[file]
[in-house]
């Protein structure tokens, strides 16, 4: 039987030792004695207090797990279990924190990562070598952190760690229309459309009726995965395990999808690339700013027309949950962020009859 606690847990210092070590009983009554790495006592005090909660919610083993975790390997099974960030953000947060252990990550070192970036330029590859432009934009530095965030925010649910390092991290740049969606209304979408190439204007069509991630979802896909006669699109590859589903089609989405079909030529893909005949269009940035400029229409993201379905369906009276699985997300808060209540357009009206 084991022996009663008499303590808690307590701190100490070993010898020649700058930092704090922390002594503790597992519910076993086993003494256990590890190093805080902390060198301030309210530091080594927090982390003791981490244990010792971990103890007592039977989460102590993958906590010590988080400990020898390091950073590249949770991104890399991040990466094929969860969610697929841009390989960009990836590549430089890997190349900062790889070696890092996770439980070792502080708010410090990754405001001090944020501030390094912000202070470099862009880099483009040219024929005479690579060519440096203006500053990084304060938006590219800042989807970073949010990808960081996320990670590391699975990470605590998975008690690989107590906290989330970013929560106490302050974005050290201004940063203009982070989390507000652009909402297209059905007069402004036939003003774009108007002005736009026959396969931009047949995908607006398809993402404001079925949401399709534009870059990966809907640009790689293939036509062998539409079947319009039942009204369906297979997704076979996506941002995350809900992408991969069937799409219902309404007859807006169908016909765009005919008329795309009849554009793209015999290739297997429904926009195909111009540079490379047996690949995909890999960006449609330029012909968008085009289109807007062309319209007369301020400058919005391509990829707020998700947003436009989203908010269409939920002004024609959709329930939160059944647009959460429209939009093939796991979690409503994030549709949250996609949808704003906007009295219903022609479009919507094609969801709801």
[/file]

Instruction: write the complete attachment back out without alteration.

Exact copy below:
[in-house]
């Protein structure tokens, strides 16, 4: 039987030792004695207090797990279990924190990562070598952190760690229309459309009726995965395990999808690339700013027309949950962020009859 606690847990210092070590009983009554790495006592005090909660919610083993975790390997099974960030953000947060252990990550070192970036330029590859432009934009530095965030925010649910390092991290740049969606209304979408190439204007069509991630979802896909006669699109590859589903089609989405079909030529893909005949269009940035400029229409993201379905369906009276699985997300808060209540357009009206 084991022996009663008499303590808690307590701190100490070993010898020649700058930092704090922390002594503790597992519910076993086993003494256990590890190093805080902390060198301030309210530091080594927090982390003791981490244990010792971990103890007592039977989460102590993958906590010590988080400990020898390091950073590249949770991104890399991040990466094929969860969610697929841009390989960009990836590549430089890997190349900062790889070696890092996770439980070792502080708010410090990754405001001090944020501030390094912000202070470099862009880099483009040219024929005479690579060519440096203006500053990084304060938006590219800042989807970073949010990808960081996320990670590391699975990470605590998975008690690989107590906290989330970013929560106490302050974005050290201004940063203009982070989390507000652009909402297209059905007069402004036939003003774009108007002005736009026959396969931009047949995908607006398809993402404001079925949401399709534009870059990966809907640009790689293939036509062998539409079947319009039942009204369906297979997704076979996506941002995350809900992408991969069937799409219902309404007859807006169908016909765009005919008329795309009849554009793209015999290739297997429904926009195909111009540079490379047996690949995909890999960006449609330029012909968008085009289109807007062309319209007369301020400058919005391509990829707020998700947003436009989203908010269409939920002004024609959709329930939160059944647009959460429209939009093939796991979690409503994030549709949250996609949808704003906007009295219903022609479009919507094609969801709801």